For the past few years, I’ve been shooting my cake photography with an all-white backdrop – white wall behind the cake, white board beneath the cake. Super simple and clean. Recently though, I’ve been thinking it would be nice to have a variety of colors and textures to use as backgrounds and surfaces just to switch things up every once in awhile. I found some backgrounds I loved, but after realizing that each one can cost upwards of $75, I thought I’d get a little creative and make my own. They turned out just the way I hoped, and I can’t wait to show you how to make them!
These DIY food photography backgrounds are super simple to create and mainly involve a foam core board as the base and contact paper as the covering. You can use any firm surface as the base and even make them double-sided (like I did!) to get twice the amount of background options. I found all of my contact paper on Amazon (exact colors linked in the materials list below), but you can also check your local hardware store or craft store.
At a fraction of the cost ($3 per foam core board at my local Fred Meyer + $8-$10 per contact paper roll at the time of publishing this tutorial), these surfaces are perfect whether you’re just starting out in food photography or need a lot of styling options for your photos but don’t want to spend a ton of your budget. Here’s a quick video I whipped up of the process before I get into the details below:
If you’re into tutorials like this one, I’ve got even more on my YouTube Channel. There, you’ll find a ton of cake decorating tutorials, recipe videos, and my entire Cake Basics series that will teach you everything you need to know about building a cake from start to finish (and then some!). Be sure to hit the subscribe button while you’re there so you never miss out on a new video.
You Will Need:
- Foam core boards
- Contact paper of your choice (I used pink, marble, dark concrete, light concrete, and wood)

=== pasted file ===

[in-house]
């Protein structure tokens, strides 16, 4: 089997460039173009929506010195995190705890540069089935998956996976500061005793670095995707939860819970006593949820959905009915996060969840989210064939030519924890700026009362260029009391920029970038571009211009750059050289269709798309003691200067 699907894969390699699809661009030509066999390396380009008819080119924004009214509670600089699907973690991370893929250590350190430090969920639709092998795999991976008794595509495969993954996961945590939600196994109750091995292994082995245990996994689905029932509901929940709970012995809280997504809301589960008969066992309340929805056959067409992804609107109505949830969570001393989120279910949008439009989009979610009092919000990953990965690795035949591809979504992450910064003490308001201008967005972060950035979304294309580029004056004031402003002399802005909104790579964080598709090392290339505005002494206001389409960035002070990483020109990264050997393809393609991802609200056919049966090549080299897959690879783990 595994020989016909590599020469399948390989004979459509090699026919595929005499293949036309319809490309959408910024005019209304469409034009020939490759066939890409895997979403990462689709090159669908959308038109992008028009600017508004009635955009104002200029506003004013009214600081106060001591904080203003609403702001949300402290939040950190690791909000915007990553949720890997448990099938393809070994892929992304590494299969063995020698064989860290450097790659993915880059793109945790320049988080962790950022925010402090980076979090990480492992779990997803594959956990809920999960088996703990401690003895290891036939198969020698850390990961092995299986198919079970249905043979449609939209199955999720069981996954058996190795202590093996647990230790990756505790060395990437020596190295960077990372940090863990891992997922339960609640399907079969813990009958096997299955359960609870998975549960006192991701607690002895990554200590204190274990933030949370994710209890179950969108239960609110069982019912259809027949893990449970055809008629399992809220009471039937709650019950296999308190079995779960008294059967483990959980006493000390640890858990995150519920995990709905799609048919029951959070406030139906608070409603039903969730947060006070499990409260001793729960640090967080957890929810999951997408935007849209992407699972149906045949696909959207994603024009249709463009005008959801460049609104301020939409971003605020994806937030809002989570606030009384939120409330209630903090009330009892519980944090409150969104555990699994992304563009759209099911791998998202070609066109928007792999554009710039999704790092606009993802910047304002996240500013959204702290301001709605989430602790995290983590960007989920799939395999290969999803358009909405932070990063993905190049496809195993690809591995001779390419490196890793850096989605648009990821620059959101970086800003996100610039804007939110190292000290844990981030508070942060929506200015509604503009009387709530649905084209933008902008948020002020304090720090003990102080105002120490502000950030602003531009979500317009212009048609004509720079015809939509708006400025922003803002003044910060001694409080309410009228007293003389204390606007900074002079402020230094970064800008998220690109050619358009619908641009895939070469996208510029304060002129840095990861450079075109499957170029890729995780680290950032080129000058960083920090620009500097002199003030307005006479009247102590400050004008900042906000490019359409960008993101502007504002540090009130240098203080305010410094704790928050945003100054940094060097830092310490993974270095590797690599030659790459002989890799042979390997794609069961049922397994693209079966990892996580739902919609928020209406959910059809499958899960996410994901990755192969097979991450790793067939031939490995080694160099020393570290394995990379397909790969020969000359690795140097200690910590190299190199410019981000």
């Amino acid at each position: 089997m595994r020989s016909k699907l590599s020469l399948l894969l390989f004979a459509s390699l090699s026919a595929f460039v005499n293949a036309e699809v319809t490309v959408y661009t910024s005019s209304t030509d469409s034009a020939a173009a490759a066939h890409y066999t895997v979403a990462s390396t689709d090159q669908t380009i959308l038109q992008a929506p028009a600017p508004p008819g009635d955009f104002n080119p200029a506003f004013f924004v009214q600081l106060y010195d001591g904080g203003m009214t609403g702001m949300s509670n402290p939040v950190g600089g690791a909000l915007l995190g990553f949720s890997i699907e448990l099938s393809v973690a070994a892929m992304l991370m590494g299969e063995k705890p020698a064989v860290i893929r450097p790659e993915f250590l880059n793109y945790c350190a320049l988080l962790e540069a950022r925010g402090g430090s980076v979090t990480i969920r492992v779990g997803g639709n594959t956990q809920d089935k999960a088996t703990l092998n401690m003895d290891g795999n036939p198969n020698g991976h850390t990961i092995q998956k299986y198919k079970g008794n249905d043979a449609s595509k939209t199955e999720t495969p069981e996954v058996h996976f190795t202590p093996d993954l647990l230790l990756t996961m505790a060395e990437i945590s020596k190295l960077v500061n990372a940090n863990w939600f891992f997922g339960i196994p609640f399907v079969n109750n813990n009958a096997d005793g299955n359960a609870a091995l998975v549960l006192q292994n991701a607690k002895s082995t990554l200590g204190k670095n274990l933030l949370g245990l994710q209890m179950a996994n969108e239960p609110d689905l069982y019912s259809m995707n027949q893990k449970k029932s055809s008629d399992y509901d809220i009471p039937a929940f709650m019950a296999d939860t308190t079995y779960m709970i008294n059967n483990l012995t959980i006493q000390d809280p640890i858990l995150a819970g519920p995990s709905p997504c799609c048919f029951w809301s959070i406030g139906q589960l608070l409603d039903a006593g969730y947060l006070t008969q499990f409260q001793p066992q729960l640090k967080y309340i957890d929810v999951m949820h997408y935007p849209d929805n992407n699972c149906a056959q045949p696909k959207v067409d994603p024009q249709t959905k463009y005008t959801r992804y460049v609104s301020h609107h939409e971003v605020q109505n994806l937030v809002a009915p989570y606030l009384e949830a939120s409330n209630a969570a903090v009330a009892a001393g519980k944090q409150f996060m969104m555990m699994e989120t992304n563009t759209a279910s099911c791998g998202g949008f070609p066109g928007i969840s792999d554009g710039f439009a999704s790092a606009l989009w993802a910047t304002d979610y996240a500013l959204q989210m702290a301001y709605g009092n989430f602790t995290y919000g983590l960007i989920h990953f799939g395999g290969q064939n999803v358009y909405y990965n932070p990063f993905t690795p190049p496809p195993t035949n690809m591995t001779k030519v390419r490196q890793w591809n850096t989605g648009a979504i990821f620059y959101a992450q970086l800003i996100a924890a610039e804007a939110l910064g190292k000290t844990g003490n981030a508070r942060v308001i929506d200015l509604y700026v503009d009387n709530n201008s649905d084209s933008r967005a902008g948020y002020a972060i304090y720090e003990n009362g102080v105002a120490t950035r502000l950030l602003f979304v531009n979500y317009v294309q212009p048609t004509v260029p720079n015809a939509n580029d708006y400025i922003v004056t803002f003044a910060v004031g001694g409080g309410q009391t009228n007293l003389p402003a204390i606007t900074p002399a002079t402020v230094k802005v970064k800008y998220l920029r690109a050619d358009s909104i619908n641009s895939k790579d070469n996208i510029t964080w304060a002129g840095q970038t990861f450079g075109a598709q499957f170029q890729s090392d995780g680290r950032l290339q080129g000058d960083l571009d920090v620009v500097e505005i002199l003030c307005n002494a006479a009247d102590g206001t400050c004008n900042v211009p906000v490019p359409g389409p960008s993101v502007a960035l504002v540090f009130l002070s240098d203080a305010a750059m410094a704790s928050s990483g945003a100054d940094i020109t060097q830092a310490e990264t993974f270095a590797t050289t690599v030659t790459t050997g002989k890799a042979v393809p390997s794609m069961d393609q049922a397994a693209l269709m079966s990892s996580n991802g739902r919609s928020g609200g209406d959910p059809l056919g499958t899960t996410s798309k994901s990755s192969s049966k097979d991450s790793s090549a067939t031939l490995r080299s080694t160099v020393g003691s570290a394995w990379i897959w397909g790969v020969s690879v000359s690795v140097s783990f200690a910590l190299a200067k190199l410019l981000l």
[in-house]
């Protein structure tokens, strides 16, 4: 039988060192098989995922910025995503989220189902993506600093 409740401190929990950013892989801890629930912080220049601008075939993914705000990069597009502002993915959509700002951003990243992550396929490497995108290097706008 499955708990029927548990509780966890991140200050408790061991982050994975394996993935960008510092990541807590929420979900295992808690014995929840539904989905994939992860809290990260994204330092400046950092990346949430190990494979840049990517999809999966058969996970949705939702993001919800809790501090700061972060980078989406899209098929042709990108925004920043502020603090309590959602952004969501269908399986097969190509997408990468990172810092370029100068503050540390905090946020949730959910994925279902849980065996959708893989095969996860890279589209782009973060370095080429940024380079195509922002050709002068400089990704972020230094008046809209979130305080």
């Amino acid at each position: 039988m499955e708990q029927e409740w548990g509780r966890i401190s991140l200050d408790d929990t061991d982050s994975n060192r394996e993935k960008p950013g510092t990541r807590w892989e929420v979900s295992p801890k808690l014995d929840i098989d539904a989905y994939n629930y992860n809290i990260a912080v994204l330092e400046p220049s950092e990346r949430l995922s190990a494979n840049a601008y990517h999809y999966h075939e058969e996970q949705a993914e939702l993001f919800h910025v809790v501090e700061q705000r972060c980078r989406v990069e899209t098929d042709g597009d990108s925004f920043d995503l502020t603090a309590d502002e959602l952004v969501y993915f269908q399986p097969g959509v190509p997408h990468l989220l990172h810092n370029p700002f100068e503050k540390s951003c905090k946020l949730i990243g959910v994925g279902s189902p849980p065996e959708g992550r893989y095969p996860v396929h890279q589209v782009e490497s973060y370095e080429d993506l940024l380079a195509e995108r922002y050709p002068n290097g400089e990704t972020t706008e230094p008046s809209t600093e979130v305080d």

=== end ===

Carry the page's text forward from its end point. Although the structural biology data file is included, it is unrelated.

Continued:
- X-Acto knife
- Bench scraper
Step 1: Measure the Contact Paper
First, stretch the contact paper over the foam core board to measure out how much you’ll be using. Since the foam core is typically taller than the contact paper roll, you’ll likely need to add two pieces. For the first piece, simply roll the contact paper out and cut a piece that’s a little longer than the board.
Step 2: Apply the Contact Paper
Starting on one side, carefully peel off a little of the contact paper backing and stick it down onto the foam core board as level as possible.
Continue peeling the backing off the contact paper with one hand as you smooth it down over the surface of the foam core board with your other hand.
Step 3: Smooth the Surface
Once the contact paper is stuck down, you’ll notice there may be some air bubbles in the surface. To smooth these down effectively, grab a bench scraper and run it over the surface of the contact paper.
It’s amazing how perfect the finish becomes with this step!
Step 4: Trim the Edges
With an X-Acto knife, trim the excess contact paper so that the edges match up with the edge of the foam core board.
Be careful with the surface you’re cutting on, as the X-Acto knife can easily slice through a table, floor, or whatever is beneath your foam core.
Step 5: Repeat
Since my contact paper roll wasn’t large enough to cover the entire board, I needed to cut an additional piece of contact paper to cover the rest. Repeat the process of measuring and cutting the contact paper. Then, partially remove the backing on the side that will be meeting up with the seam of the other piece of contact paper.
Carefully match up the seams as you stick the contact paper down. If you do overlap the seams, that seam is more likely to show up in your photos when using a wide depth of field.
When the seam is matched up and the second piece of contact paper is stuck down at the seam, remove the rest of the backing as you smooth the paper down over the remaining surface of the foam core. Once again, use your bench scraper to smooth out any wrinkles or air bubbles.
From here, you can continue covering additional boards or create double-sided boards with more contact paper varieties! I found a ton of contact paper options on Amazon and am just so excited about how these surfaces can create a variety of environments for my cake photography.
Did you create your own food photography backgrounds with this tutorial? I want to see what you made! Feel free to share about your project in the comments or tag @sugarandsparrowco on Instagram to show me – I love seeing what you create!